Contaminants and/or solids tend to be less dense than the media and as such tend to be lifted by the water flow through washbox 118. Some of the contaminants and/or solids may still be in some way attached to, or associated with, the media and as such tend to be carried downward with the media into the washbox. The washbox can function to break up clumps of media and/or to separate contaminants and/or solids from the media. In this case the washbox defines a tortuous pathway as indicated by arrow 164. The relatively dense media falls downward along tortuous pathway 164 as indicated by arrow 166. Because of head pressure 136, water tends to flow upwardly from the filter chamber 106 along tortuous pathway 164 as indicated by arrow 168. Accordingly, the water creates a counter-current flow to the descent of the media. Functionally, the counter-current flow and/or interactions of the descending media with washbox surfaces defining the tortuous pathway 164 can cause clumps of media to be broken up and contaminants and/or solids to be carried upwardly with the water. Water, contaminants and/or solids flow over weir 120 as indicated by arrows 170 to form a waste stream that is removed via waste stream outlet 124.
This implementation can also be thought of as counter-current in that as water moves up (arrow 150) though the media bed 108 the water encounters ever cleaner media since the media is moving in the opposite or downward direction (arrow 152). This process culminates when the water encounters just cleaned media 142 as the now filtered water passes through the media bed's upper surface 144 into region 172. This region can be thought of as defining a volume occupied by filtered water before the filtered water either travels up into washbox 118 as indicated at 168 or into outlet 132. Due to the above described filtration process, the filtered water in region 172 can have greatly decreased turbidity and contaminant loading when compared to the contaminated water received by the system 100 at inlet pipe 104.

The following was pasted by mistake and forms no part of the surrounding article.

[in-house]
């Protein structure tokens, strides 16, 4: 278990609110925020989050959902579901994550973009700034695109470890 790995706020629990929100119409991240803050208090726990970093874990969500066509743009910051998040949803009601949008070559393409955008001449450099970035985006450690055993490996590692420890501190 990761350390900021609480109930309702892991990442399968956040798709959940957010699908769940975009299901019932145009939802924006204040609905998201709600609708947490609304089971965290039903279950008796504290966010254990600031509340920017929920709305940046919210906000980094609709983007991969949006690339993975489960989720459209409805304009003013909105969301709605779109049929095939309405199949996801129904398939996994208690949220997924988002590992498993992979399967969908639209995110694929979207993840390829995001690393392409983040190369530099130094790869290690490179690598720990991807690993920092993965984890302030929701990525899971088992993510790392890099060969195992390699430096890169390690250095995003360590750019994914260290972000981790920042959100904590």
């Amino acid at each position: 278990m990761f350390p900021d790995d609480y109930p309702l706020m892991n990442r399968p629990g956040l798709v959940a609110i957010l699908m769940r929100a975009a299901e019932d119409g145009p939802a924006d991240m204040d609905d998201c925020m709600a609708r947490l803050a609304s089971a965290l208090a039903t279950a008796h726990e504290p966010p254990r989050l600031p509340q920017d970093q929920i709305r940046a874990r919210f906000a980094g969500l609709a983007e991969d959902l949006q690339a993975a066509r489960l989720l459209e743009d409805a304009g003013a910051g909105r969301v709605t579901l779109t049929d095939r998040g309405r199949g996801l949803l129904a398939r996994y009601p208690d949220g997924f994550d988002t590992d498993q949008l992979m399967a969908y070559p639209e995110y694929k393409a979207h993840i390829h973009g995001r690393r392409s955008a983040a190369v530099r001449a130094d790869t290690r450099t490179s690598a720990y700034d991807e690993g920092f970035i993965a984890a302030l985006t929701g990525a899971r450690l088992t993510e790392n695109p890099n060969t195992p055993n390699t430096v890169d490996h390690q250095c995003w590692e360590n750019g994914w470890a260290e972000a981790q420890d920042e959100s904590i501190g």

In this implementation, water treatment system 100 can further include one or more energy sources such as electromagnetic sources and/or ultrasound sources. Examples of electromagnetic sources can include UV sources. Examples of ultrasound energy sources can include hydrodynamic or cavitation sources. In this case, system 100 includes three UV sources 174, 176, and 178. UV energy can be an effective disinfectant of water. However, the effectiveness of UV energy is greatly diminished by relatively high water turbidity. Stated another way, UV effectiveness is greater where the water has a relatively high transmissity than where the water has a relatively low transmissity.